Chinese economy continues to sag

May 13, 2015 09:09 AM

WEAKENING INVESTMENT

Fixed-asset investment, a crucial driver of activity, rose 12% in January-April from a year earlier, the slowest pace since December 2000, the National Bureau of Statistics said.

A breakdown of the figures showed slower growth in both government and private sector spending, and a sharp drop in the mining sector. Overall spending on new projects stalled.

Property investment growth slowed to 6% in January to April from a year earlier, easing from 8.5% in the first quarter and the weakest level since 2009.

New property starts fell by 17.3% in January-April, hitting demand for everything from cement and steel to furniture and appliances. While home sales and prices may be bottoming out in big cities, analysts said high inventories of unsold houses are likely to prevent any meaningful recovery for some time.

"The property sector remains the biggest drag on the economy," said Nie Wen, an economist at Hwabao Trust in Shanghai.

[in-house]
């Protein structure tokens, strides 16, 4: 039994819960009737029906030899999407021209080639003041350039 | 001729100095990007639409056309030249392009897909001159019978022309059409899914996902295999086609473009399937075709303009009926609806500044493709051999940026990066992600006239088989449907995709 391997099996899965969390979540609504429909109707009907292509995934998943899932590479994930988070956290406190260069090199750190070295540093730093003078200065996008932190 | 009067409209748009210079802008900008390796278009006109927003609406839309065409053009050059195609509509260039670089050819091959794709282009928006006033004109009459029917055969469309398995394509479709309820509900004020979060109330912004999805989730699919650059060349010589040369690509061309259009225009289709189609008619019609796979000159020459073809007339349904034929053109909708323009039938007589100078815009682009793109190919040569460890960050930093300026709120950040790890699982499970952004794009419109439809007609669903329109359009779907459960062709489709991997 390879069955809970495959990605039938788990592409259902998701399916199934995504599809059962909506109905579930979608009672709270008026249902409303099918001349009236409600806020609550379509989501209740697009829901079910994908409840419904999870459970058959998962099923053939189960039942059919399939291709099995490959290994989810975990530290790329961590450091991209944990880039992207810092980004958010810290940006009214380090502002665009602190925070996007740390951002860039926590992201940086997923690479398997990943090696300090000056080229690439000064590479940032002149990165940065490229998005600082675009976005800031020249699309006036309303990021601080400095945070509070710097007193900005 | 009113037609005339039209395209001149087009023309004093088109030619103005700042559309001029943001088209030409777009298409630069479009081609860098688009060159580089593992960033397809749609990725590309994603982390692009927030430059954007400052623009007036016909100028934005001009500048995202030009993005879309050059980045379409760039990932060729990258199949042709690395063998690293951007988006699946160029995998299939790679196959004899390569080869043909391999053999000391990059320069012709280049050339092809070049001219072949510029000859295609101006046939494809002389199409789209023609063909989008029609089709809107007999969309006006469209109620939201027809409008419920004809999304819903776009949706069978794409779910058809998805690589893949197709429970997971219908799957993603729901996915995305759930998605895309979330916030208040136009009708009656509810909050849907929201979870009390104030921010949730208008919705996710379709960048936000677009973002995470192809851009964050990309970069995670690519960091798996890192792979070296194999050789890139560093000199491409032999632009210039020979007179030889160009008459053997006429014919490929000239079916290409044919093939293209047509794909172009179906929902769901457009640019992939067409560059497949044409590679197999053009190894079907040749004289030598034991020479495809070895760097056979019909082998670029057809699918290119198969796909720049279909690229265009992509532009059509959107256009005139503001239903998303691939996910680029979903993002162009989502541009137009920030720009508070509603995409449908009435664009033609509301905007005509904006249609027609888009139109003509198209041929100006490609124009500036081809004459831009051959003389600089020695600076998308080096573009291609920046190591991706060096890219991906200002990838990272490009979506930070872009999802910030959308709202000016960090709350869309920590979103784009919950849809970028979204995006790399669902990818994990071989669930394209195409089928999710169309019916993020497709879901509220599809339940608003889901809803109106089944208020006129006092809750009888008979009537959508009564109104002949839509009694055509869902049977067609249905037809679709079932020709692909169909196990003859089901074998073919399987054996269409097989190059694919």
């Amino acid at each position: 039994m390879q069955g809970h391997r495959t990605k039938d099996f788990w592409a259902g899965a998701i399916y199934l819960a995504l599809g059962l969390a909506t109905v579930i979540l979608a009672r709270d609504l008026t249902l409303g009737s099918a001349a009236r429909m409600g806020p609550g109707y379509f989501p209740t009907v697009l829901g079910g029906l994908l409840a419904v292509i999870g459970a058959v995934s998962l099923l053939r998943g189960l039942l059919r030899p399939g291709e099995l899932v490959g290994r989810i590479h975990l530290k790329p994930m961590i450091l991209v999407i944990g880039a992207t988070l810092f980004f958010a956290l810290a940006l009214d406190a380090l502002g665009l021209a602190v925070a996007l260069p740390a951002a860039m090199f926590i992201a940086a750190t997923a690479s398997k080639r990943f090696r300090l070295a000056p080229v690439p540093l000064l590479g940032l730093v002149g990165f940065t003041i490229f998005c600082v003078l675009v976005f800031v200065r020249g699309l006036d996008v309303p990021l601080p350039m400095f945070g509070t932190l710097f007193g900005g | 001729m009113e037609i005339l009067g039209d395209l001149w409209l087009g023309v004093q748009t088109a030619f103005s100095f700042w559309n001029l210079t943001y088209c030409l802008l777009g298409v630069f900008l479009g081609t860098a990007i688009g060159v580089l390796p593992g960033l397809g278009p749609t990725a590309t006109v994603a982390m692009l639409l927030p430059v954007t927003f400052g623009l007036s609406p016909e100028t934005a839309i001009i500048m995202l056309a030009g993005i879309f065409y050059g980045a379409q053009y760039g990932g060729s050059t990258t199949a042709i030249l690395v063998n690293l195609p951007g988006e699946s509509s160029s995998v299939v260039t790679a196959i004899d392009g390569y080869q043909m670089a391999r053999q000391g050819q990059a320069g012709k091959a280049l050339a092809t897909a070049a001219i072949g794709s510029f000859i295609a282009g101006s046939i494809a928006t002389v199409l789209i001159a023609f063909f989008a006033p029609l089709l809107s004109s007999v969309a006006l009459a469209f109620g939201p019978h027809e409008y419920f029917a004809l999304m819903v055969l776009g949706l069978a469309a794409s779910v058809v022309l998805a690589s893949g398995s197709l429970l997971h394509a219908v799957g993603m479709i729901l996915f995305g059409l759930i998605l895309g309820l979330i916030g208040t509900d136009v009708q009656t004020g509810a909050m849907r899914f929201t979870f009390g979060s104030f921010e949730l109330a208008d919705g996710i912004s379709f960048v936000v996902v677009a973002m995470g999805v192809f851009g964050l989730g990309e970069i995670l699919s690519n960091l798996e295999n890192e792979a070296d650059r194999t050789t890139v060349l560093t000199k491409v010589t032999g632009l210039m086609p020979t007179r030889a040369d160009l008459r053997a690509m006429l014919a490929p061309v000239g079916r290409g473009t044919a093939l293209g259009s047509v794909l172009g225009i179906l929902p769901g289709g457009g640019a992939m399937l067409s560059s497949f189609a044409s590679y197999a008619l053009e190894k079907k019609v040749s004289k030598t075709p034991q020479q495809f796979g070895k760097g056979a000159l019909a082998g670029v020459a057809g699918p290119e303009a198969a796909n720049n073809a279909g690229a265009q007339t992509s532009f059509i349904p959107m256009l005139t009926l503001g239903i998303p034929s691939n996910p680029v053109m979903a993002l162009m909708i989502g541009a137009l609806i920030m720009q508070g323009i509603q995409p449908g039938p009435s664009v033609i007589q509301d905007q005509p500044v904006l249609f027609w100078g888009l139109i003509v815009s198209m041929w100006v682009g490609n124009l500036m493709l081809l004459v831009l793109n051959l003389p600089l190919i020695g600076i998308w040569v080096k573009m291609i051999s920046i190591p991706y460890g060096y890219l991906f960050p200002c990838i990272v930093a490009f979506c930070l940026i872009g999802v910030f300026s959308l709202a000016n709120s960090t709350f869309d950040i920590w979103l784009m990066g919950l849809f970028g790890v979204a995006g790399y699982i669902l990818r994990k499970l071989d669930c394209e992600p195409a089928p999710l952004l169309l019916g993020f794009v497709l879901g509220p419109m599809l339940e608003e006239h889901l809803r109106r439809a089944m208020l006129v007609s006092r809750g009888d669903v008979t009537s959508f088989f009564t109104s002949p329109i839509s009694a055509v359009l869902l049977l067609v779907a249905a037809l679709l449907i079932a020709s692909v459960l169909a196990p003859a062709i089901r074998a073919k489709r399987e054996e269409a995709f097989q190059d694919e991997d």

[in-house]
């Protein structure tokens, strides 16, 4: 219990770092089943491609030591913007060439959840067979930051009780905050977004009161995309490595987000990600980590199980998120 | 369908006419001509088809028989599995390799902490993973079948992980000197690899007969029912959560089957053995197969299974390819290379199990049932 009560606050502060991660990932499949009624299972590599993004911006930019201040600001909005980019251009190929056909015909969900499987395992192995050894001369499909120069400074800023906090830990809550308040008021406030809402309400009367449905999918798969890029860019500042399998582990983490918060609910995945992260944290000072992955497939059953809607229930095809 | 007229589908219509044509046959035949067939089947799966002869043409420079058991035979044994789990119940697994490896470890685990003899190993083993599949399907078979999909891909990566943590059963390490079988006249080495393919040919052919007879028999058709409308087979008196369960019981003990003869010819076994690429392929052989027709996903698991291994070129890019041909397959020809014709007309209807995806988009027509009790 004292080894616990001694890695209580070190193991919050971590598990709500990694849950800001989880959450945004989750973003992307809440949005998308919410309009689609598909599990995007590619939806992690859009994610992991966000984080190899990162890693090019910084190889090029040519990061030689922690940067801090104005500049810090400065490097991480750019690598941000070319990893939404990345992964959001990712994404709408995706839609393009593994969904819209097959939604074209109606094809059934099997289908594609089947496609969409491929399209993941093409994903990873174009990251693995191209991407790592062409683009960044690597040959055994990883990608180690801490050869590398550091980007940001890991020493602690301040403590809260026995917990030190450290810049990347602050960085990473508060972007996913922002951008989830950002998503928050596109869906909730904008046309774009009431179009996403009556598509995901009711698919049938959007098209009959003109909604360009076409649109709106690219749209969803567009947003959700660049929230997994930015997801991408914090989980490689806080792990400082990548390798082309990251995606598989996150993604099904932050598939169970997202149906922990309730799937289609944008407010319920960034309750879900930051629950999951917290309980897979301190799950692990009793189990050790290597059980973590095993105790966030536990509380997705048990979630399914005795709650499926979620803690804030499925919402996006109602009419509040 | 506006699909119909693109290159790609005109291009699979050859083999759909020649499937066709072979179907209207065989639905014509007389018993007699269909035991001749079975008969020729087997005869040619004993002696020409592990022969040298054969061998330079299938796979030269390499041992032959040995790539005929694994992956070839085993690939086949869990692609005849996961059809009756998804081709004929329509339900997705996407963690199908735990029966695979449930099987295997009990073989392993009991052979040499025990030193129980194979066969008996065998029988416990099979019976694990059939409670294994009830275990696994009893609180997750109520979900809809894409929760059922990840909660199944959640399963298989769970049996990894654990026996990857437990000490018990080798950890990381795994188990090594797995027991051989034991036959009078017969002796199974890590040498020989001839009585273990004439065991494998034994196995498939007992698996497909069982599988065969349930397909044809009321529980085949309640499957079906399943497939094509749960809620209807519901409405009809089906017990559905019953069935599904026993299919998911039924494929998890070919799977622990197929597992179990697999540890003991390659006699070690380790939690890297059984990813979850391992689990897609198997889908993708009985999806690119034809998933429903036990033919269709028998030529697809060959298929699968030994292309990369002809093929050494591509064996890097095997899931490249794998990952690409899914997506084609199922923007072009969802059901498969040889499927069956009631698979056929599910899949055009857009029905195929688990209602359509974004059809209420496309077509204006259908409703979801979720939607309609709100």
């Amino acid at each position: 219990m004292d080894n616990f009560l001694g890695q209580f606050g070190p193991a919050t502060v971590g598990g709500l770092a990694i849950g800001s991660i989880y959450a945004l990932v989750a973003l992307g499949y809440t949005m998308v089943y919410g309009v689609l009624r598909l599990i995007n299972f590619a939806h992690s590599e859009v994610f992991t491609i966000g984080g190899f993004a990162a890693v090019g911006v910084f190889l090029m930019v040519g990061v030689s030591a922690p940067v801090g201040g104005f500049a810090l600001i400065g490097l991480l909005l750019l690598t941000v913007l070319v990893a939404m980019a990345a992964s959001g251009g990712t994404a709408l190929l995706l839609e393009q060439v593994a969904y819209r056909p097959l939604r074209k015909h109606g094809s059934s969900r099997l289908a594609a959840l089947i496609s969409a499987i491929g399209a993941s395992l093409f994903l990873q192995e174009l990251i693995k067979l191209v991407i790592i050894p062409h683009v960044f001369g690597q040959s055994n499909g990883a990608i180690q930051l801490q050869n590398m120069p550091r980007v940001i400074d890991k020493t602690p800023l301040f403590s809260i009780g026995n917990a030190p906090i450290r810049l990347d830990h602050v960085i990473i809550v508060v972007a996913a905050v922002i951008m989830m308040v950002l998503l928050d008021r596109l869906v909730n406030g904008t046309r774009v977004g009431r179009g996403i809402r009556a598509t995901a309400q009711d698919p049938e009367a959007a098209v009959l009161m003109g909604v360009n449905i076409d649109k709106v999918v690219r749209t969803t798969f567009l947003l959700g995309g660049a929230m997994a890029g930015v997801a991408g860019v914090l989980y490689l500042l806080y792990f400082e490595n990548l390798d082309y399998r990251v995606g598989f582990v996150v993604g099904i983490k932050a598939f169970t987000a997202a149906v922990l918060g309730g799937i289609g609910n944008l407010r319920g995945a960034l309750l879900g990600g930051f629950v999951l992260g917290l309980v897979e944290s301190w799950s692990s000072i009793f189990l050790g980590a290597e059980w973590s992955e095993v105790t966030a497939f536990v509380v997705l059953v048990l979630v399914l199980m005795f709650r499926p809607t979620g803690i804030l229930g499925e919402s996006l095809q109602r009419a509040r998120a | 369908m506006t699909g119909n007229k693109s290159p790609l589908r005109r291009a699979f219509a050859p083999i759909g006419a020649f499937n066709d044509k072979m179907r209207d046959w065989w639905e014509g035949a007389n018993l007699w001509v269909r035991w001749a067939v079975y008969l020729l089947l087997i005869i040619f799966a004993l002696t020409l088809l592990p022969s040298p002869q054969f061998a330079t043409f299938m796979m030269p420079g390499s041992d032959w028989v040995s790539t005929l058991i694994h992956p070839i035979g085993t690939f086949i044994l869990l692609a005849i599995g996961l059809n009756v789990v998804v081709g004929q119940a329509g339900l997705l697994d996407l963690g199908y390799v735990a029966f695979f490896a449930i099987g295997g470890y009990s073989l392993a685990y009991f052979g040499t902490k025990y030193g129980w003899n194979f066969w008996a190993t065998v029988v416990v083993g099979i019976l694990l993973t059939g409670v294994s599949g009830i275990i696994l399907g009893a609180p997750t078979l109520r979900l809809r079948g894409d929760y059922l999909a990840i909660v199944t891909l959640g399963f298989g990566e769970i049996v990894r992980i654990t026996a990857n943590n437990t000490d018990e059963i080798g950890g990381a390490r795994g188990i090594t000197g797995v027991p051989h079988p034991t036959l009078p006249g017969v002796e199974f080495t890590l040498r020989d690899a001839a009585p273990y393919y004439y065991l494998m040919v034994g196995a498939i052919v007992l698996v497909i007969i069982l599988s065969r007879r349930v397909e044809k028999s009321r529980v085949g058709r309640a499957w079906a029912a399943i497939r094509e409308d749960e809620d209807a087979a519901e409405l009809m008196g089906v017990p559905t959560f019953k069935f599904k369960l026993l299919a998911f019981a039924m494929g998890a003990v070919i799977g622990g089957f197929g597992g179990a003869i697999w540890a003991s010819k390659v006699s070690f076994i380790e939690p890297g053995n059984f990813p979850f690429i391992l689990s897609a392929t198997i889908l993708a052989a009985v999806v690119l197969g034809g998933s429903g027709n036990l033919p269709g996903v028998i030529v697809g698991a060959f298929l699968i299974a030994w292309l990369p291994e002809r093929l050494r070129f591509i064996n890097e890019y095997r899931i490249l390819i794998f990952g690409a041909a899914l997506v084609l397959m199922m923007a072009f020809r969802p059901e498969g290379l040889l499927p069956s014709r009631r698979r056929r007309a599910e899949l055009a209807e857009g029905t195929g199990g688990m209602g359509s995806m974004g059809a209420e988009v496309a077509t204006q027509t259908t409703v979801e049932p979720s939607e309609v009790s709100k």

"The chance of GDP growth bottoming out in the second quarter is small. We expect Q2 growth to be 6.7-6.8%," he said, adding activity should start to stabilize in the second half.

The latest data also suggested China's vaunted consumers are showing signs of spending fatigue. Retail sales rose 10% last month, missing expectations for a 10.5% rise and easing from March.

General Motors Co said on Tuesday it was cutting vehicle prices on 40 models in China after sales fell.

That spells more bad news for the PBOC, as strength in domestic demand and the services sector have been helping to offset persistent weakness and job shedding in manufacturing.

Other data last week showed weaker-than-expected exports, imports and inflation, highlighting that China's economy is under persistent pressure from softening demand at home and abroad.

"Today's data do not reflect the impact of easing (in mid-April and May). However, it is clear that economic activity has continued to decelerate and policymakers are likely still behind the curve," HSBC economist Julia Wang said in a research note.

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